Owens uses similes to express a word as a figure of speech- “Knock-kneed, coughing like hags” is used to recount the reader the horrific conditions of the soldiers in war they were treated like animals, never having abundant time to rest. While in “The Send Off” there is only one simile: “So secretly, like wrongs hushed-up, they went. ” This simile is used to describe the men going to war, to fulfill their destine and to fight for their country until death.
No metaphors are used in neither of the poems, but enjambment are used a lot of times in both poems to let the reader create tension until he reads the next verses. The author uses an “enjambment” to delay the intention of the line until the following line and thus play on the expectation of the reader and surprise them. In “ Dulce ET Decorum Est” Owens states at the end of the poem “ The old lie;” “Dulce ET Decorum est pro patria mori” while in “The Send Off” Owen states: “May creep back, silent, to still village wells?” “Up half-known roads. Between these four verses there is suspense. In “The Send Off” there is one oxymoron that states that the women and companions of the men are “with faces grimly gay”, this may have a double meaning: this might be that the women and the people are pretending to be happy to not discourage the men, which are going to join their destine: death or this may mean that the women and passengers are very deluded, depressed and scared. Owen uses oxymoron to call attention to an apparent contradiction.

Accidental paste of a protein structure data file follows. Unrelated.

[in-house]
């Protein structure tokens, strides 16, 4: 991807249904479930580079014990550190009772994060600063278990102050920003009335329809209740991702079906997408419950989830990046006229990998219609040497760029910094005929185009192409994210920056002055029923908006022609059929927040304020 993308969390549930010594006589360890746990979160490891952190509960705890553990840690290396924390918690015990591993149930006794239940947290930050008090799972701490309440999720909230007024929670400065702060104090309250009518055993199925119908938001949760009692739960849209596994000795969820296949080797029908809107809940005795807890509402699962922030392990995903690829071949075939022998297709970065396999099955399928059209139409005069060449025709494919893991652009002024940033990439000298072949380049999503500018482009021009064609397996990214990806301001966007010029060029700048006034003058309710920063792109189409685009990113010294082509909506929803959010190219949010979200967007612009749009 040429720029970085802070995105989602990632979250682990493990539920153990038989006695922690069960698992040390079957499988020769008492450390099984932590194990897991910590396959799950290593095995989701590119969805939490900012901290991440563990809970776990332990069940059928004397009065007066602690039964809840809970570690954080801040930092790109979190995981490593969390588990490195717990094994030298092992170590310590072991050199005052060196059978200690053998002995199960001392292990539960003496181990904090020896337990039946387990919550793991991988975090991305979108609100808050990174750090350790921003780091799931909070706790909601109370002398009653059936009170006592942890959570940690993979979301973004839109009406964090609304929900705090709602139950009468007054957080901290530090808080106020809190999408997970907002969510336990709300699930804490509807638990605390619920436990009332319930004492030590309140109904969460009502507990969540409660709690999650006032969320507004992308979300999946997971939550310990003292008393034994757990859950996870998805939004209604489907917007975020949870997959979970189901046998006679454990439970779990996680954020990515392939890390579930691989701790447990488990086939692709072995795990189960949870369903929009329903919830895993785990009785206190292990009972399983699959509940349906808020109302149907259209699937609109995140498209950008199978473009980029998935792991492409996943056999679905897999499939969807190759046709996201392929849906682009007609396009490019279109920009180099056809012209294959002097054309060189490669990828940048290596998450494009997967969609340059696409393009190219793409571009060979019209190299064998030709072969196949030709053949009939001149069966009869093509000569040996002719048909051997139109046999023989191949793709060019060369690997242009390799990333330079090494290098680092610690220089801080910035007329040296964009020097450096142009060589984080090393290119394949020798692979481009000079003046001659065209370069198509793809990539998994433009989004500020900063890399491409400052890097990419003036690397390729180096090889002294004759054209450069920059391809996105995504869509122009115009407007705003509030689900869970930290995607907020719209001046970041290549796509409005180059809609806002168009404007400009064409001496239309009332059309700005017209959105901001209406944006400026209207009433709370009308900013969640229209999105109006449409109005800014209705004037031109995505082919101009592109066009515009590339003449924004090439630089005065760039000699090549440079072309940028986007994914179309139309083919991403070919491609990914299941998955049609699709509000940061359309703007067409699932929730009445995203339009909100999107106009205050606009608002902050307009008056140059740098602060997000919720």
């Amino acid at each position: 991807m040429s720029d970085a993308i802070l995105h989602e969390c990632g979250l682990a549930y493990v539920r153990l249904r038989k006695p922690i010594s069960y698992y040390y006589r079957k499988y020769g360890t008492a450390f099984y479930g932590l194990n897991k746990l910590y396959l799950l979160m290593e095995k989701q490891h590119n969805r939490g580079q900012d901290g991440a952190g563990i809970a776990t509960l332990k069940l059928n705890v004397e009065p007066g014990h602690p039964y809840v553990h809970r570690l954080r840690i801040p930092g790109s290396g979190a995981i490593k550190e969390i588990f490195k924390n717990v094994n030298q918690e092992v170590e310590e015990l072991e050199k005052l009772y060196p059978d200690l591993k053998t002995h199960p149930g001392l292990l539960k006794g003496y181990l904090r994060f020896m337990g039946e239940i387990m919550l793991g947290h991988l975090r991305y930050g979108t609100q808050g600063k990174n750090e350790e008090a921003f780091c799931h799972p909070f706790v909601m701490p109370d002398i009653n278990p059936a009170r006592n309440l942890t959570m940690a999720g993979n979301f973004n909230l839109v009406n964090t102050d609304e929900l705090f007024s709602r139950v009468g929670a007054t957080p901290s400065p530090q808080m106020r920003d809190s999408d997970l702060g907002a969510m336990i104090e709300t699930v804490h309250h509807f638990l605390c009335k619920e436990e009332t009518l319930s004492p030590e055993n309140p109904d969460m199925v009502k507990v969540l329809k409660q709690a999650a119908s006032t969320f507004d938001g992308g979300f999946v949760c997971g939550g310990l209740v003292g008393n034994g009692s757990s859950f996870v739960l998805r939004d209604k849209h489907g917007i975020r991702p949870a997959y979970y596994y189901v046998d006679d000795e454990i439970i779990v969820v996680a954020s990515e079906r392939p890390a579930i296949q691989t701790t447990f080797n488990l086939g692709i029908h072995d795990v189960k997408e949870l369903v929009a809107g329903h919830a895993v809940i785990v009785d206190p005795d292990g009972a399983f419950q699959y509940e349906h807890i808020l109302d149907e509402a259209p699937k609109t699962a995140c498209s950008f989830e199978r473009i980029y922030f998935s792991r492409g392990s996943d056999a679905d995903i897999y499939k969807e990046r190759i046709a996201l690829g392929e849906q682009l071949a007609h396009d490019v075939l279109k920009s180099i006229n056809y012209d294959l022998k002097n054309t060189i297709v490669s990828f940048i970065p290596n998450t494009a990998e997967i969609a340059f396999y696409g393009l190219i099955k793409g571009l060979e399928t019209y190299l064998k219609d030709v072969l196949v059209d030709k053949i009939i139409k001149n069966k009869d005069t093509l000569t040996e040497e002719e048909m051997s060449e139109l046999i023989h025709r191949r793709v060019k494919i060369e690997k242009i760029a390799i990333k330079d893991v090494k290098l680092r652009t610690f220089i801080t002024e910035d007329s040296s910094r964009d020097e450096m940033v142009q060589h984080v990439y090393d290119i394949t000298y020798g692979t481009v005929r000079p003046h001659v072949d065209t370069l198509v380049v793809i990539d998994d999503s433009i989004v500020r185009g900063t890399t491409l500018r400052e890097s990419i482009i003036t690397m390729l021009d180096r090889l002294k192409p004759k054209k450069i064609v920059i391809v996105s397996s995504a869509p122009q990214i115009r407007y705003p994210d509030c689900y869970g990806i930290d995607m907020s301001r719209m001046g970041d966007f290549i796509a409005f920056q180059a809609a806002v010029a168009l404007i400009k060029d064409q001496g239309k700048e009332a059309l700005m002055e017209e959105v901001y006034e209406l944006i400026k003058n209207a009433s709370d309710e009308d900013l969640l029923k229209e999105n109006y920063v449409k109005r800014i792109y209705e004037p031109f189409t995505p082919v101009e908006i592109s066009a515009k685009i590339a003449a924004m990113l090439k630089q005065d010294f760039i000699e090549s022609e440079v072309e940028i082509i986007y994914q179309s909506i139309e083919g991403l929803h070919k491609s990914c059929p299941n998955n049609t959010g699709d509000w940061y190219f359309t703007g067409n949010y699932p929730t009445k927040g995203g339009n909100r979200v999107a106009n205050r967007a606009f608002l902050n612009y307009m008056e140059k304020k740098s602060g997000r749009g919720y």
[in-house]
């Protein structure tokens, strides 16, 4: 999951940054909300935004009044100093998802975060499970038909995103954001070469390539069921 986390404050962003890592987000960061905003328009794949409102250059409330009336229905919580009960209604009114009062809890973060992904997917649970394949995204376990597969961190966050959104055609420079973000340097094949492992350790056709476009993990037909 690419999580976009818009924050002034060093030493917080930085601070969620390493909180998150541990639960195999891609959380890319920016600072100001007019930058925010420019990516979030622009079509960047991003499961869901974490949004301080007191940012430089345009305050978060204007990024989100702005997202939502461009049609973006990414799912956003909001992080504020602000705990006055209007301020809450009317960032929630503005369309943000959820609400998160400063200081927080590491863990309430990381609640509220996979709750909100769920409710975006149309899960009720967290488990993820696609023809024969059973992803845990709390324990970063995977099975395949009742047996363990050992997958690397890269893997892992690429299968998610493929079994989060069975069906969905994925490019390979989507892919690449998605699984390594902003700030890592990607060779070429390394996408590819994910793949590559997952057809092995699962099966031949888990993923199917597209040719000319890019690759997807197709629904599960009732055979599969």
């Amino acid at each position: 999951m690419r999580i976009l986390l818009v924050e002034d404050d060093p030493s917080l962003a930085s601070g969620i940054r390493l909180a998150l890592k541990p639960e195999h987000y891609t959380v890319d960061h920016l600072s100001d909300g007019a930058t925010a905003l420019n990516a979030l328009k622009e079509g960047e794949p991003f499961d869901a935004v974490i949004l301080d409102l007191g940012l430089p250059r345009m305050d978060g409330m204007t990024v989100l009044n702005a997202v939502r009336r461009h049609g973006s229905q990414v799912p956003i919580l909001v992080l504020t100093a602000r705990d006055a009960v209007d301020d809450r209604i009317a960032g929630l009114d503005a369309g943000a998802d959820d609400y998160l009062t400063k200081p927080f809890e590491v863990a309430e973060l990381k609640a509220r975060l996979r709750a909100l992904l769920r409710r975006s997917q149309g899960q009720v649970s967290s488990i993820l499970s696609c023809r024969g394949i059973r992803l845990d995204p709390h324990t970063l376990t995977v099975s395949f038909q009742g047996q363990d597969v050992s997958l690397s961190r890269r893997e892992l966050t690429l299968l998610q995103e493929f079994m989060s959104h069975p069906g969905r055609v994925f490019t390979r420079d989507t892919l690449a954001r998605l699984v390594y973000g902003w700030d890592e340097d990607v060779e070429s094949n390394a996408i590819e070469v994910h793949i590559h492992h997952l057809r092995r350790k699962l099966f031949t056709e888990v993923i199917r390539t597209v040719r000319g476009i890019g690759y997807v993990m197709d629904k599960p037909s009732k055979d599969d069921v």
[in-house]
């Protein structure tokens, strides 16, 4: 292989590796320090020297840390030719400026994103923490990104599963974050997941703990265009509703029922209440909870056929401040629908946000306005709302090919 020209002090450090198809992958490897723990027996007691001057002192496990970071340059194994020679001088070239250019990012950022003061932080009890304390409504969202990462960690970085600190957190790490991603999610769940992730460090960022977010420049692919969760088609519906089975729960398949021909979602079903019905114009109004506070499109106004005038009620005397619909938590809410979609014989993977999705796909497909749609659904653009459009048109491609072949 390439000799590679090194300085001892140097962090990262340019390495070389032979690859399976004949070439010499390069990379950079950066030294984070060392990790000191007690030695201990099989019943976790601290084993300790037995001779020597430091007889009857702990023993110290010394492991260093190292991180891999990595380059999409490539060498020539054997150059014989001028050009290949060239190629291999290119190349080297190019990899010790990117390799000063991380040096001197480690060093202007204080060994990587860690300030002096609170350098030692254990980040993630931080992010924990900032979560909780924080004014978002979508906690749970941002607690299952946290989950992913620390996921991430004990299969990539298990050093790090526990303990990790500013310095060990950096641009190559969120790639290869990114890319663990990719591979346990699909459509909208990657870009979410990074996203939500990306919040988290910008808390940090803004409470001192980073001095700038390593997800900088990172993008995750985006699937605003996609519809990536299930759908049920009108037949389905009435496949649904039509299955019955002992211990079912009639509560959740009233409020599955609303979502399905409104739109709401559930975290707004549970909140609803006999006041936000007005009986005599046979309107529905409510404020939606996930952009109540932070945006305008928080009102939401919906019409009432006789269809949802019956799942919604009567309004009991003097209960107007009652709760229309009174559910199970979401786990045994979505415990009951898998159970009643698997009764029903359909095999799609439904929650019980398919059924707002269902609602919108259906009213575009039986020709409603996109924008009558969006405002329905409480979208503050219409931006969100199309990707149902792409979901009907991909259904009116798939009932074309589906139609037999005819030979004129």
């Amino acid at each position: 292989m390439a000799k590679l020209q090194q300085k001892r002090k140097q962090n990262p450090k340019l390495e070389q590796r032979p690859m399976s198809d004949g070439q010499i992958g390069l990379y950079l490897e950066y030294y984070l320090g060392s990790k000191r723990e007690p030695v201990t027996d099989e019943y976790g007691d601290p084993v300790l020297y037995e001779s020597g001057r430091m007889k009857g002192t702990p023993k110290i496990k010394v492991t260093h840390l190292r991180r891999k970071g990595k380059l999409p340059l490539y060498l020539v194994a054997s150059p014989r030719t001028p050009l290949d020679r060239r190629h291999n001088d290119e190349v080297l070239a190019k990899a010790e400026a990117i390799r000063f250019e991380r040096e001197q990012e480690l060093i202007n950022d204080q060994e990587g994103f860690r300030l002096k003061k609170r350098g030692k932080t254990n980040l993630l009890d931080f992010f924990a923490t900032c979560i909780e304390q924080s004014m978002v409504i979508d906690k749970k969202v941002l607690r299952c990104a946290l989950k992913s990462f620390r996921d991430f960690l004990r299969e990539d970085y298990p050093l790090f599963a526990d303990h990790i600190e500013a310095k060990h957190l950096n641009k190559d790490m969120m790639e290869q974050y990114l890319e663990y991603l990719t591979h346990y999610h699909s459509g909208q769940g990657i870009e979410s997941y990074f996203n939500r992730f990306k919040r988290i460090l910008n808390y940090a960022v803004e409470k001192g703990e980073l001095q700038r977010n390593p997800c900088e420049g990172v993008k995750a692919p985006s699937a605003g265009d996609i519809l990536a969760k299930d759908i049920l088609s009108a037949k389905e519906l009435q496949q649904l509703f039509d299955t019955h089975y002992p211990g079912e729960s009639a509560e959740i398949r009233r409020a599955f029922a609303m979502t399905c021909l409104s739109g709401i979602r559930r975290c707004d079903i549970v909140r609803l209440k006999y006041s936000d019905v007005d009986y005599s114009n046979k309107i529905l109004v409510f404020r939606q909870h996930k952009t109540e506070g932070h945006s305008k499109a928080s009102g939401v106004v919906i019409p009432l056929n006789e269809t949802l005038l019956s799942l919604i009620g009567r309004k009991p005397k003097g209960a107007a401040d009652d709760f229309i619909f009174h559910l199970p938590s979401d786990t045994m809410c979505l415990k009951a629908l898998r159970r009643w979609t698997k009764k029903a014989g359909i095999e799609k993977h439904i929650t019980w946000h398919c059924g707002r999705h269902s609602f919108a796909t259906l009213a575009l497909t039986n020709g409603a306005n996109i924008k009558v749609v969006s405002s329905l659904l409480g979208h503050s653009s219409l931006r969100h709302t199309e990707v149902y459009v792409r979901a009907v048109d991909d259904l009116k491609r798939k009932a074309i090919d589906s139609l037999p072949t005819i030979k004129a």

In fact the oxymoron grimly gay highlights the contradiction between how the soldiers feel and how they act: though they put on a brave face and act cheerful, they feel grim. While there is no oxymoron in the poesy “Dulce ET Decorum Est” but there is a wide range of onomatopoeia used in “Dulce and Decorum Est” to convey the meaning of a verse through its very sound. Owens says, “Come gargling, guttering…. ” as an oxymoron. Both these poems were written in the First World War and are by the author Wilfred Owen.
Both poems suggest that the men often died in battle therefore very few returned home, and the majority of the men who returned to their home were often injured, mentally or physically. Both poems mention death in lots of occasions to emphasize the fact that war is a disgusting and preposterous thing to do and in war lots of blood is spilled. Owens accentuates the fat that war should not be considered exciting but drastic hoping that one day all wars will finish and peace and prosperity will rule the world. In “Dulce and Decorum Est” to represent the brutality of war Owens states. He plunges at me guttering, choking, drowning” Even pictures of death are also painted in the poem “The send-off” “
A few, a few too few for drums and yells, may creep back silent to village wells” “A few, a few too few for drums and yells” implements that too few men have returned, this means that lots of soldiers have been killed in the war, to the contrary of the description of the death of Owens’ companion in “Dulce and Decorum Est “ (he plunges at me guttering…) this description of death is much less direct, in fact there is no direct description of the men’s death n war, to the contrary of “Dulce and Decorum Est”. ENDING- MESSAGE- title The ending of “Dulce et Decorum Est” is sad but contains a warning, to all the people: it states that to die for your country is nothing glorious, it is preposterous, there is nothing glorious and victorious to die for your country. Death is neither sweet nor right; there is no honor to die for your country without a reason. However this message is repeated in several occasions in the poesy, even at the beginning, in fact the title of the poem is “DULCE ET DECORUM EST”.